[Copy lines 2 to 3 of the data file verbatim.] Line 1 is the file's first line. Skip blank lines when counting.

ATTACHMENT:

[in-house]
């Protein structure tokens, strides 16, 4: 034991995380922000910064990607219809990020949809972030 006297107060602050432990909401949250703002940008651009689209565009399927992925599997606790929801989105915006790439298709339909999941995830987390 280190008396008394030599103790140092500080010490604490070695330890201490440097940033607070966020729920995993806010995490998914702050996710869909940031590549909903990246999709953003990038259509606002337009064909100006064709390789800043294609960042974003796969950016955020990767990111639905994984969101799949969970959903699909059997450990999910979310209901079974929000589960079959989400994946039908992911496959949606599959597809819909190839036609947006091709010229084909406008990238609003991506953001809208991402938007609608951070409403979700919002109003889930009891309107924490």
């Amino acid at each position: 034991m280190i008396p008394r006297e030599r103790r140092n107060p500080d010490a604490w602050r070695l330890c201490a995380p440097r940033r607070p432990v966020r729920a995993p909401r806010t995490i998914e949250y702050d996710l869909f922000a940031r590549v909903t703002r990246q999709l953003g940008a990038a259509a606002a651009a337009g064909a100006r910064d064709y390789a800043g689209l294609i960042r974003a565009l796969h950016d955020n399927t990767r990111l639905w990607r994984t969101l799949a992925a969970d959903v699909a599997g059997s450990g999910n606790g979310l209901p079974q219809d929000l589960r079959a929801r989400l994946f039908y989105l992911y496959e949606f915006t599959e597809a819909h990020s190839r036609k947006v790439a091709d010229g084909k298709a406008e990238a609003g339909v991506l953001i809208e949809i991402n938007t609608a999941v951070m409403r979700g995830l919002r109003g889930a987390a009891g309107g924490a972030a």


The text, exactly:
């Protein structure tokens, strides 16, 4: 034991995380922000910064990607219809990020949809972030 006297107060602050432990909401949250703002940008651009689209565009399927992925599997606790929801989105915006790439298709339909999941995830987390 280190008396008394030599103790140092500080010490604490070695330890201490440097940033607070966020729920995993806010995490998914702050996710869909940031590549909903990246999709953003990038259509606002337009064909100006064709390789800043294609960042974003796969950016955020990767990111639905994984969101799949969970959903699909059997450990999910979310209901079974929000589960079959989400994946039908992911496959949606599959597809819909190839036609947006091709010229084909406008990238609003991506953001809208991402938007609608951070409403979700919002109003889930009891309107924490």
């Amino acid at each position: 034991m280190i008396p008394r006297e030599r103790r140092n107060p500080d010490a604490w602050r070695l330890c201490a995380p440097r940033r607070p432990v966020r729920a995993p909401r806010t995490i998914e949250y702050d996710l869909f922000a940031r590549v909903t703002r990246q999709l953003g940008a990038a259509a606002a651009a337009g064909a100006r910064d064709y390789a800043g689209l294609i960042r974003a565009l796969h950016d955020n399927t990767r990111l639905w990607r994984t969101l799949a992925a969970d959903v699909a599997g059997s450990g999910n606790g979310l209901p079974q219809d929000l589960r079959a929801r989400l994946f039908y989105l992911y496959e949606f915006t599959e597809a819909h990020s190839r036609k947006v790439a091709d010229g084909k298709a406008e990238a609003g339909v991506l953001i809208e949809i991402n938007t609608a999941v951070m409403r979700g995830l919002r109003g889930a987390a009891g309107g924490a972030a």